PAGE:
Presidential candidates Donald Trump and Hillary Clinton were more focused on the issues in their final debate matchup of 2016 Wednesday night. But while there was less mudslinging and a little more substance and policy discussion than usual, there was still plenty for the American public to talk about on social media.
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Throughout the night, Internet-users took to Google (GOOGL) to fact check the candidates. According to the search giant, Trump garnered 70% of the search interest compared to Clinton’s 30%. The top-trending searches included Trump’s stance on Iraq, his use of what sounded like the word “bigly,” the situation unfolding in Aleppo, second amendment issues, and the North American Free Trade Agreement (NAFTA).
In the final minutes of the debate, Google also reported a 330% spike in search interest for early voting, and lot of questions about the status of Trump’s relationship with Russian President Vladimir Putin. Meanwhile, interest in Wikileaks jumped above searches for emails when it came to questions surrounding Clinton’s scandals.
Social Media Debate Engagement
It wasn’t just living-room televisions Americans were glued to on debate night. Second screens like tablets, notebooks, and cell phones helped social-media users engage in real time as they reacted to comments on the debate stage.
As the conversation swelled on Twitter (TWTR), so did the candidates’ follower counts. Clinton added more than 13,000 new followers on Wednesday night, while 6,000 users began tracking Trump.
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Early in the night, the candidates clashed on Trump’s treatment of women; it became the most-tweeted moment of the evening. The topic has been a sore spot for the Trump campaign in the two weeks following a leaked audio tape of Trump lewdly describing how he interacts with women, in addition to allegations from women who have come forward saying they were mistreated or harassed by the Republican candidate.
Twitter users were particularly interested in a moment in which moderator Chris Wallace asked Trump whether he would accept the outcome of the election, the candidate responded, “I will look at it at the time. I’m not looking at anything now.”
Clinton responded by saying Trump’s remarks were “horrifying,” and that “every time Donald thinks things are not going in his direction, he claims whatever it is, is rigged against him.” Trump’s remarks came just hours after his daughter Ivanka told the media, during an appearance at a women's summit in Laguna Niguel, her father would support the election’s outcome – even if it meant conceding to the Democratic nominee.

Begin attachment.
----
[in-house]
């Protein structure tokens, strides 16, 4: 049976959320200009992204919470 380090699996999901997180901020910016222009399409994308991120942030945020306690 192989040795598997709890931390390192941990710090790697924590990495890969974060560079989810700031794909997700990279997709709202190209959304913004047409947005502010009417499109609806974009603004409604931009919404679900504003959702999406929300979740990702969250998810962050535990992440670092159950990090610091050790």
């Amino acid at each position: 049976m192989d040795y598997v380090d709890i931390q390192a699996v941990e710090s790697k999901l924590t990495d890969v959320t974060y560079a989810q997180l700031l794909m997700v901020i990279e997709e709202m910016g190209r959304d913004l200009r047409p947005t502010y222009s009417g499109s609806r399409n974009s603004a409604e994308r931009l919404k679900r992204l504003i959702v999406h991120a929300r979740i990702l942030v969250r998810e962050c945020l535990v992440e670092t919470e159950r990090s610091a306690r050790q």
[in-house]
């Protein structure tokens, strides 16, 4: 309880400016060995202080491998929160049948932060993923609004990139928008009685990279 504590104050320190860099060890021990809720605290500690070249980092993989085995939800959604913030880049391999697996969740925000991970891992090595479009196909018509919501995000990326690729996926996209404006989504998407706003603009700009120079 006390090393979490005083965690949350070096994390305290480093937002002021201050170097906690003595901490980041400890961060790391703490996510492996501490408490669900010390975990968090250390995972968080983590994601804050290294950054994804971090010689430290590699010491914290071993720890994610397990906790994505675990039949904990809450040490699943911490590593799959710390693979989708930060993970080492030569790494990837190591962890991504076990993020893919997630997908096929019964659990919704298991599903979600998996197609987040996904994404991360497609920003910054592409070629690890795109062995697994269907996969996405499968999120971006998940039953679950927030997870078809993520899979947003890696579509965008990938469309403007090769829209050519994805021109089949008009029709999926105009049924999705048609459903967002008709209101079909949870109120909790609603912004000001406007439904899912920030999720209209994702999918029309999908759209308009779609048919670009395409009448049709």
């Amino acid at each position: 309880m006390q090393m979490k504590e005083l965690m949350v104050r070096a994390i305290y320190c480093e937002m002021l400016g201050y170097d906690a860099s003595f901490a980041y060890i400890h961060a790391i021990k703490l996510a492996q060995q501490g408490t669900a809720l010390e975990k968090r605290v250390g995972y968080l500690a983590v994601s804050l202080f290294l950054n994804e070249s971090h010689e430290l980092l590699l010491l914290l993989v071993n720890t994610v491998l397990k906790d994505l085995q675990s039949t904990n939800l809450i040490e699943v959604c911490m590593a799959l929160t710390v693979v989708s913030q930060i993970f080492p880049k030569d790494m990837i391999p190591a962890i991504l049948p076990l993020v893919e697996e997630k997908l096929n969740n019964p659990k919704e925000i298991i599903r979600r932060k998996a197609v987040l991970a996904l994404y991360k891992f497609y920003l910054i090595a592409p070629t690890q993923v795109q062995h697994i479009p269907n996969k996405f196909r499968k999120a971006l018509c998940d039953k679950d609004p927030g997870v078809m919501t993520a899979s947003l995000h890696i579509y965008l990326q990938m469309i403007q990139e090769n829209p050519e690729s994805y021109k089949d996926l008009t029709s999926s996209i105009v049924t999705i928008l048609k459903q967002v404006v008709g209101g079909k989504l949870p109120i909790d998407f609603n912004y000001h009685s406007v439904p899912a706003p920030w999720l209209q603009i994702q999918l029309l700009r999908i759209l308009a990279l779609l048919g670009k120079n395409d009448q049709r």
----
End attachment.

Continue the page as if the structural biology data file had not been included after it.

That exchange became the second-most talked about moment on Twitter, followed by comments from Clinton calling Trump Putin’s “puppet.”
Over on Facebook, users focused on a clash between Wallace and Trump on the candidate’s comments in the second debate that Aleppo had “basically fallen.” After a lot of cross talk, Trump said that the situation is a “disaster…a humanitarian nightmare,” blaming Clinton for what he said was the nation’s alignment with Russia and Iran.
Other notable moments included Trump telling his opponent she had terrible instincts and bad judgment, and calling the FBI and the Department of Justice “disgraceful” for their handling of the probe into Clinton’s use of a private email server during her tenure as Secretary of State.
While Trump seemed to dominate interest on both social platforms, data from the companies show the candidate split of the conversation overall were nearly even. On Facebook, Trump carried 56% of the chatter to Clinton’s 44%; on Twitter the split was 59% to 41% in favor of Trump.
Facebook also noted that 17.8 million users generated 79.9 million likes, posts, comments, and shares throughout the night. Those figures were down from both the first and second general-election debates which garnered as many as 19.8 million people generating more than 92.4 million likes, posts, comments and shares.